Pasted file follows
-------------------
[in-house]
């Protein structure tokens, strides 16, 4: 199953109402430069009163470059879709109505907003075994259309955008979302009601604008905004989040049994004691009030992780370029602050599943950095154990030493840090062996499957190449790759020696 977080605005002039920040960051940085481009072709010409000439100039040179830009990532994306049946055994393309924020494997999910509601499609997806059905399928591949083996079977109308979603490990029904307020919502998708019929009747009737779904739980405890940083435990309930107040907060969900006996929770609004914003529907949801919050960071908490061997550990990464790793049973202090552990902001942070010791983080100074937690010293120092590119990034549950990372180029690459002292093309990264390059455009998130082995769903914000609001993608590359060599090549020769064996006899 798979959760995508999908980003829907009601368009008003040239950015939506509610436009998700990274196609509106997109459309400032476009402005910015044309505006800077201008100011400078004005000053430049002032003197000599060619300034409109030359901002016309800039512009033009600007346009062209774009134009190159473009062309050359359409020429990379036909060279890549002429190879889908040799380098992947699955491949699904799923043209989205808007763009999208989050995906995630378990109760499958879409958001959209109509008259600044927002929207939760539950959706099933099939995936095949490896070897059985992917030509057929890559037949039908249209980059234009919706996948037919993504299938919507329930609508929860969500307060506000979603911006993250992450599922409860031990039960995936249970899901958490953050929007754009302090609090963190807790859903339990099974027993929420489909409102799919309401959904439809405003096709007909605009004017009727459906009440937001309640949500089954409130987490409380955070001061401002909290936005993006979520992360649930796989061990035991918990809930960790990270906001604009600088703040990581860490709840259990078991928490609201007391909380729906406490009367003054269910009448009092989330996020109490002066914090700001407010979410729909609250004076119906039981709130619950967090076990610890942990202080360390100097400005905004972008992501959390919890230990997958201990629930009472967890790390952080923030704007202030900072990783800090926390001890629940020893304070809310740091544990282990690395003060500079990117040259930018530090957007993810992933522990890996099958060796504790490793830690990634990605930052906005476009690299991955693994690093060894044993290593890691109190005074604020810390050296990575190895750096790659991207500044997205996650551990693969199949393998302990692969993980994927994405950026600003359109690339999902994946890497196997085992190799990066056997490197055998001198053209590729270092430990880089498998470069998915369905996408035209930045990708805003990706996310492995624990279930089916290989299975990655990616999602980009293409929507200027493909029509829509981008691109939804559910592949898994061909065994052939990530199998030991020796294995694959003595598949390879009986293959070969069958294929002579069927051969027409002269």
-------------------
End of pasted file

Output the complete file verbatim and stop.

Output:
[in-house]
């Protein structure tokens, strides 16, 4: 199953109402430069009163470059879709109505907003075994259309955008979302009601604008905004989040049994004691009030992780370029602050599943950095154990030493840090062996499957190449790759020696 977080605005002039920040960051940085481009072709010409000439100039040179830009990532994306049946055994393309924020494997999910509601499609997806059905399928591949083996079977109308979603490990029904307020919502998708019929009747009737779904739980405890940083435990309930107040907060969900006996929770609004914003529907949801919050960071908490061997550990990464790793049973202090552990902001942070010791983080100074937690010293120092590119990034549950990372180029690459002292093309990264390059455009998130082995769903914000609001993608590359060599090549020769064996006899 798979959760995508999908980003829907009601368009008003040239950015939506509610436009998700990274196609509106997109459309400032476009402005910015044309505006800077201008100011400078004005000053430049002032003197000599060619300034409109030359901002016309800039512009033009600007346009062209774009134009190159473009062309050359359409020429990379036909060279890549002429190879889908040799380098992947699955491949699904799923043209989205808007763009999208989050995906995630378990109760499958879409958001959209109509008259600044927002929207939760539950959706099933099939995936095949490896070897059985992917030509057929890559037949039908249209980059234009919706996948037919993504299938919507329930609508929860969500307060506000979603911006993250992450599922409860031990039960995936249970899901958490953050929007754009302090609090963190807790859903339990099974027993929420489909409102799919309401959904439809405003096709007909605009004017009727459906009440937001309640949500089954409130987490409380955070001061401002909290936005993006979520992360649930796989061990035991918990809930960790990270906001604009600088703040990581860490709840259990078991928490609201007391909380729906406490009367003054269910009448009092989330996020109490002066914090700001407010979410729909609250004076119906039981709130619950967090076990610890942990202080360390100097400005905004972008992501959390919890230990997958201990629930009472967890790390952080923030704007202030900072990783800090926390001890629940020893304070809310740091544990282990690395003060500079990117040259930018530090957007993810992933522990890996099958060796504790490793830690990634990605930052906005476009690299991955693994690093060894044993290593890691109190005074604020810390050296990575190895750096790659991207500044997205996650551990693969199949393998302990692969993980994927994405950026600003359109690339999902994946890497196997085992190799990066056997490197055998001198053209590729270092430990880089498998470069998915369905996408035209930045990708805003990706996310492995624990279930089916290989299975990655990616999602980009293409929507200027493909029509829509981008691109939804559910592949898994061909065994052939990530199998030991020796294995694959003595598949390879009986293959070969069958294929002579069927051969027409002269």